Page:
3. With humility and compassion examine your own prejudices and stereotyping of the other. Strive to overcome them. As a South Asian Sunni Muslim, for instance, I need to acknowledge and try to counteract several biases that exist in my culture, including the unequal status of women, prejudice against darker skin, and pettiness towards other Muslim sects such as Shia or the Ahmadiyya community.

Outer Work

4. Bond with groups who have been marginalized in this election, and with those who support those groups. All over the country there are calls to gather and unite. Start locally and meet often. Bond in friendship. Personal relationships will cement a united front. Share feelings, collaborate with other groups, and plan necessary action. Make a commitment not to compromise on social justice issues and earth care, and to support one another in times of threat and intimidation.

It is critical to reiterate that without friendship and inner work on self, the united front will crack. Over time, we shall be tested. Will Muslims continue their unity with Jewish groups if a conflict breaks out in the Middle East between Israelis and Palestinians? Will Muslims move beyond conditioned biases and work with LGBTQ groups?

5. The most critical step in our outer work is to connect with the other, in this case, the Trump supporter. We simply must move beyond our polarization. This work is long overdue. We must learn to bond on a human level, share human stories, and sustain a heart connection with people who do not share our political views. The work requires us to be humble, sincere and persistent as we share the proverbial three cups of tea: listening, respecting, and connecting.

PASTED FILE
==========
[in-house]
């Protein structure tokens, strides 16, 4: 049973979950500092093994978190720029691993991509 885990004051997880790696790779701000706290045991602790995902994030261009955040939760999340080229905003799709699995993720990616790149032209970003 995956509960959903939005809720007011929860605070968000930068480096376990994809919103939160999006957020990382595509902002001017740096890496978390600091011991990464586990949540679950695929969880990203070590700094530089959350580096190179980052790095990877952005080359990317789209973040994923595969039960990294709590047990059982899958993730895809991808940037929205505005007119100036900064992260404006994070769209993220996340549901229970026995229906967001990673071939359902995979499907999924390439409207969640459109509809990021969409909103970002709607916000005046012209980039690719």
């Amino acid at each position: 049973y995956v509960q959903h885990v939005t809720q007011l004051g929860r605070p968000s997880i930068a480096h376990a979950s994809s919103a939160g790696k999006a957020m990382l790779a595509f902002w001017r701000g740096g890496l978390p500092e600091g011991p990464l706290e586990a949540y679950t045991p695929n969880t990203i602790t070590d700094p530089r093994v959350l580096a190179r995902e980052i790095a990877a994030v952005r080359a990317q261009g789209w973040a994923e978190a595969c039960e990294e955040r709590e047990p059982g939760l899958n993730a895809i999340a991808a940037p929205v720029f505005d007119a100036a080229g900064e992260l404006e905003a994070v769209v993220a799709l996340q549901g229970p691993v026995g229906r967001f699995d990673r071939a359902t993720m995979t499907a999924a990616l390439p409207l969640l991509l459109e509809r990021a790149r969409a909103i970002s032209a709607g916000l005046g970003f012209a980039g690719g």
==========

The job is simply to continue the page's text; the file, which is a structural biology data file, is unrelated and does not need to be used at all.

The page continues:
Some members of our congregation have already reached out to Trump supporters. Suspicion and distrust are slowly abating on both sides and subtle shifts in thinking are occurring. Already the tendency to demonize or dehumanize the other has drastically reduced. Differences in political ideologies remain but they no longer loom as a threat. Amazingly, friendship and goodwill create a space where parties can join hands and collaborate on issues dear to both hearts: projects of social justice for instance.

Finally, have faith in the workings of a Greater Being, whether you call it God, Spirit, Higher Intelligence, the Universe, or any other name that your belief system allows. In our human existence of mystery and bewilderment, we are not privy to the larger story. The Universe wants us to learn from the enigmatic turns and twists of life's circumstances. "Never lose hope, dear heart," utters Rumi, "miracles dwell in the Invisible," and "even if the whole world turns against you, keep your eyes on the Friend."

Know that Divinity has a sense of humor. Were we not stunned beyond belief when a man of mixed race with a Muslim middle name was placed in the White House? Did we ever think this was possible in our lifetime? Are many of us not stumped, again beyond belief, that a person who unabashedly spouted prejudice of every kind, a polar opposite in many ways, has been elected President of the US? Did we think this could be possible in the Twenty-first Century? There are some lessons we need to learn through the experience of opposites. Rumi explains this phenomenon through a metaphor: God turns us from one feeling to another so that we might have two wings with which to fly, not one.

Above all, we must not succumb to feelings of powerlessness as we watch many flawed and unqualified personalities being appointed to positions of power. Instead, let us empower ourselves by persisting in both inner, spiritual work and outer, interpersonal connections. It is not enough to just throw up our hands and hope that God will save the day. A Bedouin once asked the Prophet before entering the mosque to pray, "Should I tie my camel to the post or trust in God alone." The Prophet replied, "First tether your camel to the post, then trust in God."